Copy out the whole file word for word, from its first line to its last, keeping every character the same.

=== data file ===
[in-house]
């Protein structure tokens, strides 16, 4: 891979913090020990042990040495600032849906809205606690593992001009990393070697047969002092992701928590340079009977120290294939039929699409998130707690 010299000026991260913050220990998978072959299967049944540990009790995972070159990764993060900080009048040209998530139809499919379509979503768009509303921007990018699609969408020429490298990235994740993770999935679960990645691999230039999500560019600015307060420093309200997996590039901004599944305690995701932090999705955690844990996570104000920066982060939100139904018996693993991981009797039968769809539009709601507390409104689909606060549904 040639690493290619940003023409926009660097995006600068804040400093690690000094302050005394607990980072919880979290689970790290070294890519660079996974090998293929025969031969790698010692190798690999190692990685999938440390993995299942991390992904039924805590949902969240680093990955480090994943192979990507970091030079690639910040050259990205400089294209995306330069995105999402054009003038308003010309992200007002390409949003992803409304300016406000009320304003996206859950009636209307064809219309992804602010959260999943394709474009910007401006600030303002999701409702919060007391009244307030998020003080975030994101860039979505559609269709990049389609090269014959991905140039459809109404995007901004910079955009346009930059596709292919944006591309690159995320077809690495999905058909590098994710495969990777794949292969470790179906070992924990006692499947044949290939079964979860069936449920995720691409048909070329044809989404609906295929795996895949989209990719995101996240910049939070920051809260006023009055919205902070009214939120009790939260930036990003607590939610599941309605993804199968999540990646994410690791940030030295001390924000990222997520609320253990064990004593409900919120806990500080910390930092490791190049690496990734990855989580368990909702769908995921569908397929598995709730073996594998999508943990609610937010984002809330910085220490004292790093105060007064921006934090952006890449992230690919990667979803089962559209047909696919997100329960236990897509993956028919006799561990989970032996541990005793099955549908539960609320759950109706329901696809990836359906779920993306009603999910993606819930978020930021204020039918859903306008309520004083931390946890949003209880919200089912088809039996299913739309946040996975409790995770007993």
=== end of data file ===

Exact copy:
[in-house]
């Protein structure tokens, strides 16, 4: 891979913090020990042990040495600032849906809205606690593992001009990393070697047969002092992701928590340079009977120290294939039929699409998130707690 010299000026991260913050220990998978072959299967049944540990009790995972070159990764993060900080009048040209998530139809499919379509979503768009509303921007990018699609969408020429490298990235994740993770999935679960990645691999230039999500560019600015307060420093309200997996590039901004599944305690995701932090999705955690844990996570104000920066982060939100139904018996693993991981009797039968769809539009709601507390409104689909606060549904 040639690493290619940003023409926009660097995006600068804040400093690690000094302050005394607990980072919880979290689970790290070294890519660079996974090998293929025969031969790698010692190798690999190692990685999938440390993995299942991390992904039924805590949902969240680093990955480090994943192979990507970091030079690639910040050259990205400089294209995306330069995105999402054009003038308003010309992200007002390409949003992803409304300016406000009320304003996206859950009636209307064809219309992804602010959260999943394709474009910007401006600030303002999701409702919060007391009244307030998020003080975030994101860039979505559609269709990049389609090269014959991905140039459809109404995007901004910079955009346009930059596709292919944006591309690159995320077809690495999905058909590098994710495969990777794949292969470790179906070992924990006692499947044949290939079964979860069936449920995720691409048909070329044809989404609906295929795996895949989209990719995101996240910049939070920051809260006023009055919205902070009214939120009790939260930036990003607590939610599941309605993804199968999540990646994410690791940030030295001390924000990222997520609320253990064990004593409900919120806990500080910390930092490791190049690496990734990855989580368990909702769908995921569908397929598995709730073996594998999508943990609610937010984002809330910085220490004292790093105060007064921006934090952006890449992230690919990667979803089962559209047909696919997100329960236990897509993956028919006799561990989970032996541990005793099955549908539960609320759950109706329901696809990836359906779920993306009603999910993606819930978020930021204020039918859903306008309520004083931390946890949003209880919200089912088809039996299913739309946040996975409790995770007993």